Medusa In Love




             They say that I, while wandering restlessly from place to place, reached Africa. I was the one who dropped the venomous reptiles, the snakes in the 'Dark Continent'. I am a monster, a Gorgon, the daughter of Phorcys and Ceto; I am Medusa. 

The days when I was a golden-haired, fair maiden, crossing the streets of Manhattan, you helped me dodge a red bicycle. How would I have known that the smell of fish on your hands would attract me like it did never before? You reminded me of someone. I knew where to find you again. Thus I followed, I traced the smell. After my art class, which usually ends at 4, I couldn't lie to my companions about how I won't be able to hang around with them; not today, because today I had planned to see you again. I couldn't frame an attractive story about being in love for my colleagues, because I didn't have any. I never could fall in love since the day Athena turned me into a monster, gave me snake hair, made me gruesome and ghastly. Everyone left me alone to rot. Isolated and shunned. But I found you, with a promise to never leave again. I treaded towards the alley down the street, crossing the Bakery, the brand showrooms, down to the fish market. The crowd was thin, I searched for you down to the corner of Harvey's. 

People were throwing rough gestures at each other. A group of men and women were gearing up for a mug of foamy beer. I was heading deep into the centre of the market. The smell was getting stronger with each step. Scales were scattered everywhere. I clutched my rolled canvases harder, disfiguring an already disfigured creature with a face as beautiful as a lioness and, hair as wavy and curly as a loathsome bunch of snakes.  

As I was delving deep into the market, I noticed faces staring at me, people pointing at me, turning to take a glance; I was different, I didn't belong. 

I crossed lanes after lanes, tracing your smell, and there you were sitting on a platform, a lit cigar between your lips. Tall, muscular, wearing a red German cap on an ochre jacket and deep brown pants. You had wrapped up your day's work. Your shell fishes, tunas, prawns and salmons were all sold out. You looked tired after the daylong bargaining when you shouted for a mug of beer. And then, when you turned to settle yourself back, you noticed me, standing amidst the crowd, looking at you. How long did we hold the stare? It seemed like ages. The first chills of winter had already grasped the city, and as the sun was setting down, the red and orange hue on your face reminded me of the crimsoned Atlantic. I imagined you riding the sea on your horses, like you always did. Creating waves and storms, and again making the sea appear silent and tender, vulnerable like a new born baby.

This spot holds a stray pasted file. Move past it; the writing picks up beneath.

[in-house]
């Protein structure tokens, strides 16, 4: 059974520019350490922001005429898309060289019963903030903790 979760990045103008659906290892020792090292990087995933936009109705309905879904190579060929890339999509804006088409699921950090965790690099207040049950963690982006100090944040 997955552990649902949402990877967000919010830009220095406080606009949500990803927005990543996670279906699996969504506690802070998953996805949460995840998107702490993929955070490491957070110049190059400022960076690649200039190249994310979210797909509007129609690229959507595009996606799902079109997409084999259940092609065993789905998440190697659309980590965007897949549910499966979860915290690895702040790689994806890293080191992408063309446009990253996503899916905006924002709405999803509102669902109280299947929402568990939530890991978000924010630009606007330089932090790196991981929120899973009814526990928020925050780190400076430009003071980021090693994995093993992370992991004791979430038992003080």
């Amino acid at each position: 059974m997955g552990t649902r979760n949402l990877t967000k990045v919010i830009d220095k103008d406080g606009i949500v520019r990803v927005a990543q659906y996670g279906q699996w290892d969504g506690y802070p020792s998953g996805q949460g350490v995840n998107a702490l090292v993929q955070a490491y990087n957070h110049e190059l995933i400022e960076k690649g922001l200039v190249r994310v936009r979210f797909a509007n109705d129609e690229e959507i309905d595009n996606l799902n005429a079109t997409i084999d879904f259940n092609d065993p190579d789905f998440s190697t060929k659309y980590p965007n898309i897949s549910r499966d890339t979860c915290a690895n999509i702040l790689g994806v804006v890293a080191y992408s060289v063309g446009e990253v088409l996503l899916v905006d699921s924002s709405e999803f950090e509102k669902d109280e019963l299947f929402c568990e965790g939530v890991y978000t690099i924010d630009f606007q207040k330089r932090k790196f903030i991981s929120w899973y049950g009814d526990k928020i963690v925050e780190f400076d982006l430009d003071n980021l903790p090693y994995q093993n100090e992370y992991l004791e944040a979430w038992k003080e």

You stood up. The crowd of men and women were busy discussing their ordeals, addressing one another in filthy code languages. The place was corrupted. And it was already 6; children were drawing men to the brothels. You saw me crouching in a corner. Perhaps because of the cold, or perhaps because I felt afraid. You took the trouble to ask me, you made me feel comfortable— yet again the snakes were stirred by the waves of the sea.Even today, after ages and centuries, after so many books and theories written on me, written on you, the abandonment only excites me more. I show the world that I can fight alone, that I still stand strong even after being beheaded. Every night, I (silently) rejoice and sink into my bed. Medusa was in love.



My art was complete. With shades of blue and black, I painted her on the paper. Medusa was never so beautiful. Her hair, black and wavy as the darkness of the night. Her eyes, blue and deep as the ocean. Her face, golden as the Sun. She is not hideous, she never was. She stands tall on the cliff that ends at the sea, holding her sceptre, she reigns as the Queen of the Isles.

Sketch By: Sneha Lakhotia